Aaron Gum can tell you several movies he loves, but ask about the one—the film that he most associates with his childhood—and his eyes sparkle. The clock tower…the electricity…the burn marks from the tires of Doc Brown’s DeLorean as it travels Back to the Future.
“Nothing really sums up a decade, as far as pop culture goes, as much as a DeLorean,” says the freelance producer of commercials, music videos, and other media around Omaha.
As a kid growing up in the 1980s, Gum always wanted a DeLorean, but he never expected to fulfill the dream. The DeLorean DMC-12—the only car ever produced by the DeLorean Motor Co.—had a limited production period between 1981 and 1983. Around 10,000 vehicles were made, and less than 7,000 are still in existence.
While perusing social media in April, a photo of the vehicle on a flatbed in a Facebook post by a friend of a friend changed his mind. The car was headed for Woodhouse Auto, which had taken it on trade for an Alpha Romeo.
Gum, also the synthesist for the local new-wave synth duo Glow in the Dark, originally wanted to borrow the vehicle for a photo shoot. As soon as he saw the DeLorean on social media, he called the marketing director at Woodhouse Auto Group, with whom he worked on commercials, and asked about it. The vehicle, at that time, was not running and he was not able to use the car.
Two months later, Gum visited Woodhouse to shoot commercials and asked about the vehicle. Yes, it was still there, and yes, it was now running. Gum bought the vehicle for around $30,000. It was a whim for the normally frugal Gum, whose high-ticket purchases tend to be more career-focused, such as film cameras or synthesizer equipment.
The vehicle has become his promo car for the band, taking him to gigs around the city.
Gum goes overboard in his devotion to hobbies, and he soon began making the futuristic-looking car even more 1980s in style. The fuse was out on the lights, so he replaced the lighting with LEDs. He acquired such movie props as a flux capacitor, hoverboard, a Mr. Fusion home energy reactor, Marty McFly jacket, and a 1/6 scale DeLorean time machine.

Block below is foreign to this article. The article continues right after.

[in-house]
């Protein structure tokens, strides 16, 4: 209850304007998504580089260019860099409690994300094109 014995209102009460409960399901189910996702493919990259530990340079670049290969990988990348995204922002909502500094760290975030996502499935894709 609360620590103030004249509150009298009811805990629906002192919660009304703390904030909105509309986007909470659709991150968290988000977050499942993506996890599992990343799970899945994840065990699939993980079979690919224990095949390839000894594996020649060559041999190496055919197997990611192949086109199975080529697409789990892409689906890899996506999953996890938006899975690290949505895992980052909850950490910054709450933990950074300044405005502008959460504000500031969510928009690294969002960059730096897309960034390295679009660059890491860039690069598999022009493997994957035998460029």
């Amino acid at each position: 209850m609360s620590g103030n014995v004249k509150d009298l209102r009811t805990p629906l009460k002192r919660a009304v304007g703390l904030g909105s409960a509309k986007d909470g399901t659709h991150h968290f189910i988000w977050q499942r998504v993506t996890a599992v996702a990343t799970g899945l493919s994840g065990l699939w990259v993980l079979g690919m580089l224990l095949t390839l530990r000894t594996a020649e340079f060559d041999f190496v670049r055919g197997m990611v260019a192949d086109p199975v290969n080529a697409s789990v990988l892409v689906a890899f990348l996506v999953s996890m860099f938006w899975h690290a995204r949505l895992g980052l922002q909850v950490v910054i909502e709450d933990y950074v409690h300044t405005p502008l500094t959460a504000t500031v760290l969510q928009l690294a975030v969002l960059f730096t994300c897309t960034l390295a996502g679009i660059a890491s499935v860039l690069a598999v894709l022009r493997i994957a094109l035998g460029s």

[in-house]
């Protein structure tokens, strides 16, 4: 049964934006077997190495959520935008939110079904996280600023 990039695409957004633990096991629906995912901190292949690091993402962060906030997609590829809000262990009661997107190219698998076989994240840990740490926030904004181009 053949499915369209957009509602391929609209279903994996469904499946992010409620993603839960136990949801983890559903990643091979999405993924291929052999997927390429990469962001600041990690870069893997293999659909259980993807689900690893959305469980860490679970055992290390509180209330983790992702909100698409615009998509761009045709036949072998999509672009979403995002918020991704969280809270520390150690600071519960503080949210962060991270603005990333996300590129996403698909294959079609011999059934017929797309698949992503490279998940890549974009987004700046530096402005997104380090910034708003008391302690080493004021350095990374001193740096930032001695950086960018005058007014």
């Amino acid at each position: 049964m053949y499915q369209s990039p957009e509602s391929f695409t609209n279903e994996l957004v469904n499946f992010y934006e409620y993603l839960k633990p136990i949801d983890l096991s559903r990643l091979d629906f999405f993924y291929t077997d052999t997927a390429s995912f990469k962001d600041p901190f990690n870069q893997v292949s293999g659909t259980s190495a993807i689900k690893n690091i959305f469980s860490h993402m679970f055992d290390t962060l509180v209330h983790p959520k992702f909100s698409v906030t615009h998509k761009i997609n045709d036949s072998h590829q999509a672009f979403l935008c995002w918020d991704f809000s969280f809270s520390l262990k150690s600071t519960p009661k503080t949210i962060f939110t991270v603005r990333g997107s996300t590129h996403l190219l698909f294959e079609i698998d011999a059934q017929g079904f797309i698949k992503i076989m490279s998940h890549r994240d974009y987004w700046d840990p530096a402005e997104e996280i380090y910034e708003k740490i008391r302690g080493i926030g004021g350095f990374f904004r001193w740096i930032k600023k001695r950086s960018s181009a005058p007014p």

Gum isn’t a “car guy,” but the car—and what it symbolizes—has captured his heart. In July his friend Scott called and told him to get down to Quaker Steak & Lube in Council Bluffs. A second DeLorean, one Gum knew nothing about, was participating at the Wheels of Courage auto show taking place at the restaurant’s lot. Gum quickly drove over to check out his vehicle’s twin, parking outside the show’s perimeter near the other DeLorean.
“It was kind of crazy,” Gum says. “I had no idea there was another one in the area, but there it was, right over in Council Bluffs.”
Gum’s is a 1981, the other was a 1983, so the two men compared parts. The 1983 was more authentic to the one in the movie, having no aesthetic grooves or fuel door stamped into
But the thing about owning a DeLorean that makes Gum smile most is his encounters with movie fans.
“This kid came up wanting to sit in it,” Gum says. “Afterwards his father said, ‘you made his day,’ and I thought that was pretty cool.”
“You know,” he says, “you see a classic Lambo or something, it’s really cool, but you don’t just go sit down in it. People do that all the time with this car. They sit down and then go, ‘Oh, I’m sorry, I should have asked. But I was so excited to see it!’ ”
They are fellow movie buffs, fellow obsessors over Marty McFly and his travels back to see his parents as teenagers. The affable Gum doesn’t mind (although it would be nice if people asked before plopping themselves down).
The DeLorean appeared as a featured vehicle in January’s Midlands International Auto Show alongside brand-new, high-end vehicles such as Corvettes and Lamborghinis. It was another chance for local fans of Back to the Future to interact with, and dream about owning, the iconic vehicle.
As for Gum’s DeLorean, it is a frequent prop in Glow in the Dark’s photo shoots and was used onstage at an August concert at OutrSpaces. Gum jokingly asked about bringing the car onstage and—to his surprise—was told, “You know, if you drive it around the back, you can probably get it in the door.” He did, and the car was positioned between Gum and bandmate Lawrence Deal during
Since then, he hasn’t worked on making the car more movie-authentic because he’s been working on restoring another piece of movie-themed nostalgia, a Back to the Future pinball machine that was manufactured for only four months in the summer of 1990.
“How many people get to have a pinball machine with their car in it?” Gum says.
Visit @glowglowdarkdark on Facebook for more information about the band, including images of the DeLorean.
This article was printed in the February/March 2018 edition of B2B.